Driver blessing his Rickshaw before the day's business.
Driver blessing his Rickshaw before the day’s business.


Father and daughter captivated by each other.
Father and daughter captivated by each other.


Local Satsang
Local Satsang

Tiruvannamalai gained its popularity from the well-known Guru; Ramana Maharshi who, at 16, found enlightenment and went to live and meditate on Mount Aranchala.  He didn’t come back down again until he was 40.  Everyone is here for Ramana.  He is revered as much as any mythical God and it is where those seeking something greater than themselves go, hoping for enlightenment.

If you’re not interested in reaching enlightenment there isn’t really much to do.  The food isn’t world class and you won’t find much entertainment.  This is a place for meditation, contemplation and conversation all centered on ascending the ego driven desires of a modern world.

But, it’s a great Indian experience.  You can easily rent a bike (for 30cents a day) and ride around the mountain.  Or, take the afternoon and meditate in the Ashram.  You can visit the Temple Annamalayiyar which closes in the middle of the day so be mindful of opening and closing times.  A morning stroll up the mountain to the little Ashram offers breathtaking views of the town.  It’s quite beautiful from high above.

You can also use the driving services of Jothi Ramana who will provide you with an insider’s tour of this wild and fascinating spiritual town.

And, it is a fascinating and mystical town, with spotty electricity.

Views on my bike ride
Views on my bike ride




A homeless man.  His backdrop is the ancient temple and the holy mountain.  Real life.
A homeless man. His backdrop is the ancient temple and the holy mountain. Real life.


At the foot of the temple
At the foot of the temple


waiting for temple to open.  making friends with the kids while grandma sleeps in the background!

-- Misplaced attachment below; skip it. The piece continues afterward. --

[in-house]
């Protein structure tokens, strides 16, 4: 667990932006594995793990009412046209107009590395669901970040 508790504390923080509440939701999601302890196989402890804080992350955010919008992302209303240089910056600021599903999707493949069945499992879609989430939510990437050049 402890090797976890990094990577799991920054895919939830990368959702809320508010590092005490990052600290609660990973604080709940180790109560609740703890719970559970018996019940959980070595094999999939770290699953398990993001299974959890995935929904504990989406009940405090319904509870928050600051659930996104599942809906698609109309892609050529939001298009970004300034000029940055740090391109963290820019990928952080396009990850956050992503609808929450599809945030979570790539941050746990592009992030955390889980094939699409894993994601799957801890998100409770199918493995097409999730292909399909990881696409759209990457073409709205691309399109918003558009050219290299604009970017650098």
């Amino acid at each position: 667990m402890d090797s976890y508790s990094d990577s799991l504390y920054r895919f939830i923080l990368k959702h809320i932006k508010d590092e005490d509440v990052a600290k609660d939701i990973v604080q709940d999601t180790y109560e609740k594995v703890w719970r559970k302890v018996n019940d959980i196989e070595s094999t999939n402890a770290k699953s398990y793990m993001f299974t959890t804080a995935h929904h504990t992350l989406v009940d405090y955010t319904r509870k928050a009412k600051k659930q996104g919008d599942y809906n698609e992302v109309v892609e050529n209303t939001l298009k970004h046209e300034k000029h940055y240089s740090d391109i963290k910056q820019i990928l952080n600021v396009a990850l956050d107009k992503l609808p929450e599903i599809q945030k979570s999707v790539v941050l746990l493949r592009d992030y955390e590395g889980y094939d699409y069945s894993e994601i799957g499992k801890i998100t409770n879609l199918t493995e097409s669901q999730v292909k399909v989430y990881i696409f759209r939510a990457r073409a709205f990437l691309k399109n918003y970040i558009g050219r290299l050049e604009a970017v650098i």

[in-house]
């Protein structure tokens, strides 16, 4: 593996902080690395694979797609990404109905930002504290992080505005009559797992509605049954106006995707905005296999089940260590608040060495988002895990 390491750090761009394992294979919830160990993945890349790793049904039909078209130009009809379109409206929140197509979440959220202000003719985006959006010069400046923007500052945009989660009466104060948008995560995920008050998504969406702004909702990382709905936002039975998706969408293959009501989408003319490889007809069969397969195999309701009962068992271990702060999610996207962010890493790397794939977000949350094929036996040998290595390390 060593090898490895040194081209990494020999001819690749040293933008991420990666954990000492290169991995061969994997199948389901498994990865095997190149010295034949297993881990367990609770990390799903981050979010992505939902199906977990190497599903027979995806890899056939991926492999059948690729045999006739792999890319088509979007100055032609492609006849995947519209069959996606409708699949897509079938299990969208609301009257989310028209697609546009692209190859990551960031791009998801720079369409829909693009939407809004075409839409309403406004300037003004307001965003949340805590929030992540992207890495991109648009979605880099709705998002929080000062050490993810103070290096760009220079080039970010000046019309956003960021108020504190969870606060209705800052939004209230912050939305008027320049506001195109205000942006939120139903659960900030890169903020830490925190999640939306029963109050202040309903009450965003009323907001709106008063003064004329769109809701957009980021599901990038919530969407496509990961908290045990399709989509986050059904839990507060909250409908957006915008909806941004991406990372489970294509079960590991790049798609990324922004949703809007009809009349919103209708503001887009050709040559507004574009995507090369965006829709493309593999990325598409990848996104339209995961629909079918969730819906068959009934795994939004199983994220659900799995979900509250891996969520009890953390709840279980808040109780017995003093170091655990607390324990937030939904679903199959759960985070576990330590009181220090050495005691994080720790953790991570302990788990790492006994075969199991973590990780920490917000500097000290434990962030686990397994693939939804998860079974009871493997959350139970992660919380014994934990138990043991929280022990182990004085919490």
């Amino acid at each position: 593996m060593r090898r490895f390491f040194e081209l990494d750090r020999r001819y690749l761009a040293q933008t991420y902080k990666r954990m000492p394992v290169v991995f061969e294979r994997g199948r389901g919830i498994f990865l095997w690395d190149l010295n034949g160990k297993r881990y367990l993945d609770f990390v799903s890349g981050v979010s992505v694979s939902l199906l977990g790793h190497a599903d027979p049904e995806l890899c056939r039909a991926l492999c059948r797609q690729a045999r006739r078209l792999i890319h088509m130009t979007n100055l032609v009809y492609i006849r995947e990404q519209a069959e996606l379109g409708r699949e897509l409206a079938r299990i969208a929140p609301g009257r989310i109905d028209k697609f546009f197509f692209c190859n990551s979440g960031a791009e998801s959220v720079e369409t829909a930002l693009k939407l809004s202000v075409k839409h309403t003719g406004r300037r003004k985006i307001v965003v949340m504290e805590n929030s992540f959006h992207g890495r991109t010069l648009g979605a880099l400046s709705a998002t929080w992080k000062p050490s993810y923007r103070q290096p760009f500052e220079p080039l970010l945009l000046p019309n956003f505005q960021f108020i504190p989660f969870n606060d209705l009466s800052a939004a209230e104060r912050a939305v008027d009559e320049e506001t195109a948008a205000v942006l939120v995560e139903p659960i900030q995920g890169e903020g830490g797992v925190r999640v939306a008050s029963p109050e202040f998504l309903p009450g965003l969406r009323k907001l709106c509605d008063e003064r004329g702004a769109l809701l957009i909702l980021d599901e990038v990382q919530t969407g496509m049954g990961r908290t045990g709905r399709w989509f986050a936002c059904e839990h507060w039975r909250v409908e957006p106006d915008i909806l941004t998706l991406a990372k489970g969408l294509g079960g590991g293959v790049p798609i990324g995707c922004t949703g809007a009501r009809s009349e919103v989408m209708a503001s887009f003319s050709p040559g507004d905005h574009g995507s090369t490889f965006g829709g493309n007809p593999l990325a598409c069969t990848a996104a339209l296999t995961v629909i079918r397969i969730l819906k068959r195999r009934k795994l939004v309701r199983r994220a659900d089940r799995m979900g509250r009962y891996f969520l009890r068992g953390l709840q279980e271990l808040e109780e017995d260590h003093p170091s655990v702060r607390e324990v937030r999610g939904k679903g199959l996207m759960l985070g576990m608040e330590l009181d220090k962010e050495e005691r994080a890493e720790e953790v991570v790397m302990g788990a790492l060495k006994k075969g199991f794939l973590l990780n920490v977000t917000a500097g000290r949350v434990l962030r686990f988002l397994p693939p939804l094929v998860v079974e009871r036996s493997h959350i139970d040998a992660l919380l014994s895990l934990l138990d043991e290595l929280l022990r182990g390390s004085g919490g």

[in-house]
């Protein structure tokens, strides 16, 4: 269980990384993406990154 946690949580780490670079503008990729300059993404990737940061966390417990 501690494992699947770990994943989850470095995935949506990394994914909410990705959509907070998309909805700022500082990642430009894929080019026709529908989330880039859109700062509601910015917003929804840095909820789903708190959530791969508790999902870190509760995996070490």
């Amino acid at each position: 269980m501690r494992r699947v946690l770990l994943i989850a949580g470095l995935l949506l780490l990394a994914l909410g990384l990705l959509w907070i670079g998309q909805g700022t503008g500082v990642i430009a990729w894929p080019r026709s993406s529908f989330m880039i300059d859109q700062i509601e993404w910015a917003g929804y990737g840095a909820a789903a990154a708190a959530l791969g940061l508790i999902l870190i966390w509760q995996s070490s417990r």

waiting for temple to open. making friends with the kids while grandma sleeps in the background!


Inside the temple.  Washing the elephant statue.
Inside the temple. Washing the elephant statue.


Inside the temple
Inside the temple


Profile without book

Lyn Girdler is a yoga teacher and a freelance writer currently traveling the world and finding home and heart in the people she meets.  Originally from Australia but based out of Connecticut, USA, she can frequently be found either upside down on a yoga mat, hunched over her computer updating her blog, designing t-shirts and accessories or officiating weddings!  She spends most of her time in the company of people who inspire her, and avoids spending time with people who don’t.  Life is too short to waste it shrinking into cultural inertia.  She mostly travels solo however, it’s how she finds the most adventure.  You and can follow her on TwitterFacebook  and Instagram, she would love to hear from you.






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1 Comment On "Off the beaten track, India: Tiruvannamalai"
  1. David Scott|

    Really wonderful post… generous, smartly written and beautifully photographed. Thank you!